On a busy Saturday at the Hecht Co. in Towson, a paunchy man, cell phone in hand and a return under one arm, bustles unheedingly through the door I’m holding open. Eyeing him, a pretty blown-out blonde— her pointy-toed shoes peeking out from under flared jeans— shares an annoyed shake of the head with me. There are mothers and daughters of all ages with shopping bags— and a few sons too, one with a thick hoop protruding from his lower lip. I hear Baltimore “hons,” a few vaguely Southern “y’alls” and language I think might be Farsi spoken by a mother to her beautiful black-haired daughters.

Everyone seems to be clutching paper coupons or colorful store fliers, and everywhere are signs. 1 Day Sale! Take 10% off! Take an extra 50% off!

“It looks like everything is on sale,” I say to no one in particular.

“Well, it’s going to be a Macy’s,” says the plump woman shopping next to me in the linens department. “They’re getting rid of everything,” she nearly shrieks before she hurries away to scavenge for bargains in the next row of bath towels. In July 2005, Hecht’s parent company, Federated Department Stores Inc., announced it would change over all of the stores under its wide umbrella— including Hecht’s, as well as venerable names such as Marshall Fields in Chicago and Filene’s in Boston— to Macy’s. By the end of this summer, all Hecht’s stores throughout the Baltimore area will be history.

“Do customers care that the store is turning into a Macy’s?” I ask the woman behind the makeup counter a few minutes later.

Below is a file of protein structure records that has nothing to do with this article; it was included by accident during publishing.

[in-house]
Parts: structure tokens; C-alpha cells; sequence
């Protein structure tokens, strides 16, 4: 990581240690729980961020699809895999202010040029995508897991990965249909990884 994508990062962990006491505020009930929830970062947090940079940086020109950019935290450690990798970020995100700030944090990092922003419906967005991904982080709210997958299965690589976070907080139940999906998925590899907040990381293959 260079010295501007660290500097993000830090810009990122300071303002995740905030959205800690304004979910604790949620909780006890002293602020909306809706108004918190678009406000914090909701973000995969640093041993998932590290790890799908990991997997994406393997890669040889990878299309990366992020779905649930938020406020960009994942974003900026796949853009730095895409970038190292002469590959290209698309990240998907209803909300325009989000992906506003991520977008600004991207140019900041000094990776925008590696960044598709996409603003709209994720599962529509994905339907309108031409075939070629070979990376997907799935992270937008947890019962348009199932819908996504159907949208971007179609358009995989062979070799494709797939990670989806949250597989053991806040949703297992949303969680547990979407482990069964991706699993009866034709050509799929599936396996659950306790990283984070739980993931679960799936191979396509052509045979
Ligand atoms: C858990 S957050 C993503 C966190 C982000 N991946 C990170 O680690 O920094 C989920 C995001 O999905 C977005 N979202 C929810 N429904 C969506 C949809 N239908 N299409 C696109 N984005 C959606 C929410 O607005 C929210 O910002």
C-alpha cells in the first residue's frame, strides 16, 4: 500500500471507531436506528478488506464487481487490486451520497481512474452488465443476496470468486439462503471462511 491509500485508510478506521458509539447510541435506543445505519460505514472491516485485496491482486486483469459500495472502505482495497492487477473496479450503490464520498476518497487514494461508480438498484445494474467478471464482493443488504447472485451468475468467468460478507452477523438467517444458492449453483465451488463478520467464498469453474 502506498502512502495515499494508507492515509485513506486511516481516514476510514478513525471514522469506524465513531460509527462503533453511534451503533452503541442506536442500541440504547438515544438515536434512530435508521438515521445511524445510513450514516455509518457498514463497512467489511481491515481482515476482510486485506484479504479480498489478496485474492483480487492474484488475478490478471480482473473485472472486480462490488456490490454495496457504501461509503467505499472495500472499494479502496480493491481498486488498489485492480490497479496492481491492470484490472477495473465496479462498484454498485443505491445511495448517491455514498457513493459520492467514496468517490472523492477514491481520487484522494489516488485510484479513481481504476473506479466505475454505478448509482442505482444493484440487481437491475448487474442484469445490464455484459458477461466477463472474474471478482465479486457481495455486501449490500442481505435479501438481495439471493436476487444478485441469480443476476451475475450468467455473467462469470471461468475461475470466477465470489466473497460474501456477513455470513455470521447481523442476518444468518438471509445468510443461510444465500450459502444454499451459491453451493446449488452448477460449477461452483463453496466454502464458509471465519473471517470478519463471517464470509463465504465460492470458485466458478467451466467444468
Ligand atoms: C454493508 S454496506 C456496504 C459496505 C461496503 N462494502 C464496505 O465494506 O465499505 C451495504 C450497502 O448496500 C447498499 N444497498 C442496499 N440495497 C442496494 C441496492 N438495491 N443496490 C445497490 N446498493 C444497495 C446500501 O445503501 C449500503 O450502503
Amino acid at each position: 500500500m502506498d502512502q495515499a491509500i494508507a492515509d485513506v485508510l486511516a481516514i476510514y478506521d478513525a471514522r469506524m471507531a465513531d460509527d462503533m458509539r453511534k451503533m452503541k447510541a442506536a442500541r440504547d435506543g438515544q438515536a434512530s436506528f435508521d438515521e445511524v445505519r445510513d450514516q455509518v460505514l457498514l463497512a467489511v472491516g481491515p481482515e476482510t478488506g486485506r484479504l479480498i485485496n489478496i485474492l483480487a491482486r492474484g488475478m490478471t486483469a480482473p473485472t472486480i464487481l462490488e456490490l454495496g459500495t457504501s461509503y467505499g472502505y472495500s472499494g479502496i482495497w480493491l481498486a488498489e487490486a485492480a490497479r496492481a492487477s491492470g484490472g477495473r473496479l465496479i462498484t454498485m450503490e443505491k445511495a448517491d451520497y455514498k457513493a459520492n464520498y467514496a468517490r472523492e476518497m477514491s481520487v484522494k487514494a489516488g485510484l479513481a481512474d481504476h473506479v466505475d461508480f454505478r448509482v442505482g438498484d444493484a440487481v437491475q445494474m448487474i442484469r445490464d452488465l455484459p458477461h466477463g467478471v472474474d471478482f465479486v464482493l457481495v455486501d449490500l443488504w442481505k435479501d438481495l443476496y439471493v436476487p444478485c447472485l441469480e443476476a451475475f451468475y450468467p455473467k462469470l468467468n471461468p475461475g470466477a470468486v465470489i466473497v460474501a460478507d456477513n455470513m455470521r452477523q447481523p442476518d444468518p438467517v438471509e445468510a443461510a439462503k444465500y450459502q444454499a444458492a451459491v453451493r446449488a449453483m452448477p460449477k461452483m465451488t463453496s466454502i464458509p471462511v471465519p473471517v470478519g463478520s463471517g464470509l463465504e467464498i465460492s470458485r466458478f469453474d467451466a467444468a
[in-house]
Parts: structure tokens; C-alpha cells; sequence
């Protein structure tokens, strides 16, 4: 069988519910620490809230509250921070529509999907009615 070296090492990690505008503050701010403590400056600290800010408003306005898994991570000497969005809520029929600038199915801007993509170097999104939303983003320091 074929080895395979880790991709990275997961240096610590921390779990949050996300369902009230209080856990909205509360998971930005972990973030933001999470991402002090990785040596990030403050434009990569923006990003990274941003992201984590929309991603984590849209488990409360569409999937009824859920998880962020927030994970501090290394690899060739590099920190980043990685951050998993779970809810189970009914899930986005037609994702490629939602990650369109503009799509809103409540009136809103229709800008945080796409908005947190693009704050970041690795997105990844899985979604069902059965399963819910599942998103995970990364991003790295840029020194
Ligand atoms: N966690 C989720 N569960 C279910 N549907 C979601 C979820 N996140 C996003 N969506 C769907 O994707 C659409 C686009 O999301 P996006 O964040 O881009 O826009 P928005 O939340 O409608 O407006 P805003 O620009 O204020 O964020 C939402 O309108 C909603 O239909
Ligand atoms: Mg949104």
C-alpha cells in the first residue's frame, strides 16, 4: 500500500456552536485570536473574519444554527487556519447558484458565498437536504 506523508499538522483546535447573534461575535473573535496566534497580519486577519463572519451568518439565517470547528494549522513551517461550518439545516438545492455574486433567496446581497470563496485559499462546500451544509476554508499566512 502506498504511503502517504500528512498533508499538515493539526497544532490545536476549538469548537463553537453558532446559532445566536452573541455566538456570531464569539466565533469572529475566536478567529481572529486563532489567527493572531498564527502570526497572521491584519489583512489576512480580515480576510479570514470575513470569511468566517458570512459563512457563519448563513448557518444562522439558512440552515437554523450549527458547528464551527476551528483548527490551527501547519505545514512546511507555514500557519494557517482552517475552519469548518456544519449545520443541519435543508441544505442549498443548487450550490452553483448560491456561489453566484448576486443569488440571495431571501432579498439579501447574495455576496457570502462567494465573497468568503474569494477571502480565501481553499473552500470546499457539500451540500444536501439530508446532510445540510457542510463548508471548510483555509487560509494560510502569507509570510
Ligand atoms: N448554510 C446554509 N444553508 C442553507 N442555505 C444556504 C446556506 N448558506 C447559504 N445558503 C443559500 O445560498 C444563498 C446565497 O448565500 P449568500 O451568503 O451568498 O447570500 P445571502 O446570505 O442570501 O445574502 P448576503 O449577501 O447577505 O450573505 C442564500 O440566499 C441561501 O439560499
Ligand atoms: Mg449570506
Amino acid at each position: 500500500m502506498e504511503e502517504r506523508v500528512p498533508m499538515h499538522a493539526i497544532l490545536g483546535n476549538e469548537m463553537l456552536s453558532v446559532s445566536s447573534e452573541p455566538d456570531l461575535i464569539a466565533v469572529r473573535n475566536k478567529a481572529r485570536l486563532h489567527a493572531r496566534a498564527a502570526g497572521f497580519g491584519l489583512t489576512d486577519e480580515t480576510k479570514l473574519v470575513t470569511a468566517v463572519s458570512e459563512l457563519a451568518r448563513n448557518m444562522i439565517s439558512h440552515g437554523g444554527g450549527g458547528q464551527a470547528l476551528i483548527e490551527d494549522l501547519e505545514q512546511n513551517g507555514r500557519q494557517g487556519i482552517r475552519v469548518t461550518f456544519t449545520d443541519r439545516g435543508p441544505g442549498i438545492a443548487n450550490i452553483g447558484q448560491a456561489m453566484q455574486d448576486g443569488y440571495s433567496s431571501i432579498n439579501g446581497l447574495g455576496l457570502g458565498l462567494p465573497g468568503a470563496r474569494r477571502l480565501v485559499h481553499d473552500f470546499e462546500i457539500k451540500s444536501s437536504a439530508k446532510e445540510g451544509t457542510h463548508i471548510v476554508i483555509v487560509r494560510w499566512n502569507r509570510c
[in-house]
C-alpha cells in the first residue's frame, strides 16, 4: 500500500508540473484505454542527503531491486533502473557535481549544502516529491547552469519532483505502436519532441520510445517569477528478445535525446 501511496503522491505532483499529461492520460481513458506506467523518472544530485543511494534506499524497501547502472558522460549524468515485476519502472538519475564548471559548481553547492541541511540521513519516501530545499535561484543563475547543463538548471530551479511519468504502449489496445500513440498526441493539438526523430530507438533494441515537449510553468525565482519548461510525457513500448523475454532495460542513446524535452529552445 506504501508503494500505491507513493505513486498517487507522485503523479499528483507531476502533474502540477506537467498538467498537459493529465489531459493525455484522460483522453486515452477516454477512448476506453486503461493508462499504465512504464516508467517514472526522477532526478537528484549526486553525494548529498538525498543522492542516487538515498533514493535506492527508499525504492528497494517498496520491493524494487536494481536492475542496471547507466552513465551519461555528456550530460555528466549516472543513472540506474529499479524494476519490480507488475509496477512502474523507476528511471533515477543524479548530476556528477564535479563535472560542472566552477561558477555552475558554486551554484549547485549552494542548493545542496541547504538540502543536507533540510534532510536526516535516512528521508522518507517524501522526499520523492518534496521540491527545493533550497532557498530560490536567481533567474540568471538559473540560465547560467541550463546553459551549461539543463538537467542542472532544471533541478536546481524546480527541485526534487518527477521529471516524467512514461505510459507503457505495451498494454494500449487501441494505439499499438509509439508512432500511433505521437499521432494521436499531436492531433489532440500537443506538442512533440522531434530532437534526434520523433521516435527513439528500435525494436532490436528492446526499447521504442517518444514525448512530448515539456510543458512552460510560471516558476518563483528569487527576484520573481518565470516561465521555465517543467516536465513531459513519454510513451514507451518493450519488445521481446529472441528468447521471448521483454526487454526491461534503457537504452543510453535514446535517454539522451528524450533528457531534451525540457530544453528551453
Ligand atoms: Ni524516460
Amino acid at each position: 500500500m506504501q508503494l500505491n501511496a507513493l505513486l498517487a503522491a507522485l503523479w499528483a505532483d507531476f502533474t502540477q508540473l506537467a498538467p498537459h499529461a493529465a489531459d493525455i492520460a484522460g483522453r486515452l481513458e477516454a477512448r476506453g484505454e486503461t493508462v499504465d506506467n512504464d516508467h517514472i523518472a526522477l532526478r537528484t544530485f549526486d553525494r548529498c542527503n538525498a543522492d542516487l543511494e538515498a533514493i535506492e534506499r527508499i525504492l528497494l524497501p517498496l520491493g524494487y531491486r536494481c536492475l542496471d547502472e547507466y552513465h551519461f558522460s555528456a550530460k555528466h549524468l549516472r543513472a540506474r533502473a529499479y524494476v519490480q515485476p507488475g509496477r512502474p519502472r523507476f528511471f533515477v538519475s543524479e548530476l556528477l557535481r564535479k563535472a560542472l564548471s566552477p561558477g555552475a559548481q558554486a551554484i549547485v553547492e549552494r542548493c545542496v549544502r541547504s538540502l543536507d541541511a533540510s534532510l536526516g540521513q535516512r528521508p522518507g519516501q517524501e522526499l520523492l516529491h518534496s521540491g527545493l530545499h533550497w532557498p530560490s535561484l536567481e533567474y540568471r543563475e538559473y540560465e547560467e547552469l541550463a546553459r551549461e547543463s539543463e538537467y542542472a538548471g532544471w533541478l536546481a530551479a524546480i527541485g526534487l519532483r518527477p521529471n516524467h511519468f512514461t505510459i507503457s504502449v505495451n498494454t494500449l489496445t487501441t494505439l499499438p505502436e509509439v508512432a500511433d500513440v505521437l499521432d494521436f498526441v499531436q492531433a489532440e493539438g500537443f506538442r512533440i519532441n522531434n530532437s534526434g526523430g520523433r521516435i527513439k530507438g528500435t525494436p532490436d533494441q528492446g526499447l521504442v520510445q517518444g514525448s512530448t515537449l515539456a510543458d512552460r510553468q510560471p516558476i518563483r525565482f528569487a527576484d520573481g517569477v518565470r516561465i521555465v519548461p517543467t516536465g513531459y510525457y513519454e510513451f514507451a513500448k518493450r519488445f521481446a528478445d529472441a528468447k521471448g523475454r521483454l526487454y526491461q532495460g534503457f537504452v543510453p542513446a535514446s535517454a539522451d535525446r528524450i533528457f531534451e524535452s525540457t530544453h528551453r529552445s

“It’s about 50-50,” she tells me.

As I wander through the three floors of the Towson Hecht’s, I wonder why 50 percent of the customers will miss it. To me, Hecht’s is the kind of place you go to buy essentials like bath towels and underwear. It’s not at all glamorous. For those of us who never experienced it, it’s hard to imagine the pink-and-black granite entrance of the Hecht-May building downtown, getting dressed up to go downtown to see the Christmas windows, or wearing white gloves to lunch in The Courtyard dining room, with its recreation of turn-of-the-century Aisquith Street.

On this Saturday at the Towson Hecht’s, piles of AK and Reebok shoeboxes are stacked six high— a far cry from a 1937 advertisement for the new Hecht’s at Baltimore and Pine streets that promised “brilliant displays and not a shoebox in sight.” I imagine, too, that the tightly packed racks of satin prom dresses in no way resemble the “great spaciousness” promised by the same ad, nor the intended chic of the women’s department at the 1956 opening of the Edmondson Avenue store, with its “dream forest appearance” conjured by chandeliers and columns. In a 1960 Christmas catalog called the Holiday Gift Fashionata, Hecht’s offered a “Stewart Autumn Haze natural mink full length coat” from its fur salon; now it sells pastel windbreakers, parkas and rows upon rows of track suits.

Hecht’s in Towson doesn’t even have the dated funkiness of the old Golden Ring store, where, as a child, I was fascinated by the concrete, turret-like dressing rooms in the girls department that were as round and tubular as the lowercase letters in the company’s then-new 1974 logo.

So what is there to miss about Hecht’s? A history as colorful as the satin prom dresses jammed onto that rack.